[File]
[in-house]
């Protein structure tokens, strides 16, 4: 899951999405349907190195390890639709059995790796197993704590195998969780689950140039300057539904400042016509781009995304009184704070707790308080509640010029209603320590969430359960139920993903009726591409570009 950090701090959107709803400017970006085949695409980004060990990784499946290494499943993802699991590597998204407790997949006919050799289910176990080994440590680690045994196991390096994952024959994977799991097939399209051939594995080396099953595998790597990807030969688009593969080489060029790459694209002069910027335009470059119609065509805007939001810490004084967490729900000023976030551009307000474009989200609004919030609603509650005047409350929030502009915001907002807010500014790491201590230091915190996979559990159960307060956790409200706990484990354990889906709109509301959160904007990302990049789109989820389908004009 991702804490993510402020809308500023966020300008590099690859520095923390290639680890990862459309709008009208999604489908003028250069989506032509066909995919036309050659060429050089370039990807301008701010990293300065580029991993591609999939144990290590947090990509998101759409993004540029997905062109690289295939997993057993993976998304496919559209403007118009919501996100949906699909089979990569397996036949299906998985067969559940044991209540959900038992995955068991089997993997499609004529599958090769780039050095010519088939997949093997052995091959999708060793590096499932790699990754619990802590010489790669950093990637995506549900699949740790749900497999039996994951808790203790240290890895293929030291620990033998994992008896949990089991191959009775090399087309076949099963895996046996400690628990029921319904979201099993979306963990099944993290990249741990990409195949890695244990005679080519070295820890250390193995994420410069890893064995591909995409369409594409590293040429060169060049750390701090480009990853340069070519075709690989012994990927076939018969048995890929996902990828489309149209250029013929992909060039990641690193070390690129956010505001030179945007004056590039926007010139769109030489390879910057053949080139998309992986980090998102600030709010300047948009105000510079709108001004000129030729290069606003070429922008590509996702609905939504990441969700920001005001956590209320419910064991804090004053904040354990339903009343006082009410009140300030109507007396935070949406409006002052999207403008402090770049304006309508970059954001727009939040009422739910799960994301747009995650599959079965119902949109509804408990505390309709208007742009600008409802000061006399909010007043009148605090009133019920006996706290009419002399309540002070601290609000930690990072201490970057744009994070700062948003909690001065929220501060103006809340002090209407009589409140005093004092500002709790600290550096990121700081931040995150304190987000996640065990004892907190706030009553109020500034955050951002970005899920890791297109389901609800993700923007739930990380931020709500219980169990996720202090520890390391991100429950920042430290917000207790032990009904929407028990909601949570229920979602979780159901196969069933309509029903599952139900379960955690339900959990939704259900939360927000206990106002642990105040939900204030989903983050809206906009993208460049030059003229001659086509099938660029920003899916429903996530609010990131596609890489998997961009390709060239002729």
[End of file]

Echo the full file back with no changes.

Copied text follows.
[in-house]
């Protein structure tokens, strides 16, 4: 899951999405349907190195390890639709059995790796197993704590195998969780689950140039300057539904400042016509781009995304009184704070707790308080509640010029209603320590969430359960139920993903009726591409570009 950090701090959107709803400017970006085949695409980004060990990784499946290494499943993802699991590597998204407790997949006919050799289910176990080994440590680690045994196991390096994952024959994977799991097939399209051939594995080396099953595998790597990807030969688009593969080489060029790459694209002069910027335009470059119609065509805007939001810490004084967490729900000023976030551009307000474009989200609004919030609603509650005047409350929030502009915001907002807010500014790491201590230091915190996979559990159960307060956790409200706990484990354990889906709109509301959160904007990302990049789109989820389908004009 991702804490993510402020809308500023966020300008590099690859520095923390290639680890990862459309709008009208999604489908003028250069989506032509066909995919036309050659060429050089370039990807301008701010990293300065580029991993591609999939144990290590947090990509998101759409993004540029997905062109690289295939997993057993993976998304496919559209403007118009919501996100949906699909089979990569397996036949299906998985067969559940044991209540959900038992995955068991089997993997499609004529599958090769780039050095010519088939997949093997052995091959999708060793590096499932790699990754619990802590010489790669950093990637995506549900699949740790749900497999039996994951808790203790240290890895293929030291620990033998994992008896949990089991191959009775090399087309076949099963895996046996400690628990029921319904979201099993979306963990099944993290990249741990990409195949890695244990005679080519070295820890250390193995994420410069890893064995591909995409369409594409590293040429060169060049750390701090480009990853340069070519075709690989012994990927076939018969048995890929996902990828489309149209250029013929992909060039990641690193070390690129956010505001030179945007004056590039926007010139769109030489390879910057053949080139998309992986980090998102600030709010300047948009105000510079709108001004000129030729290069606003070429922008590509996702609905939504990441969700920001005001956590209320419910064991804090004053904040354990339903009343006082009410009140300030109507007396935070949406409006002052999207403008402090770049304006309508970059954001727009939040009422739910799960994301747009995650599959079965119902949109509804408990505390309709208007742009600008409802000061006399909010007043009148605090009133019920006996706290009419002399309540002070601290609000930690990072201490970057744009994070700062948003909690001065929220501060103006809340002090209407009589409140005093004092500002709790600290550096990121700081931040995150304190987000996640065990004892907190706030009553109020500034955050951002970005899920890791297109389901609800993700923007739930990380931020709500219980169990996720202090520890390391991100429950920042430290917000207790032990009904929407028990909601949570229920979602979780159901196969069933309509029903599952139900379960955690339900959990939704259900939360927000206990106002642990105040939900204030989903983050809206906009993208460049030059003229001659086509099938660029920003899916429903996530609010990131596609890489998997961009390709060239002729």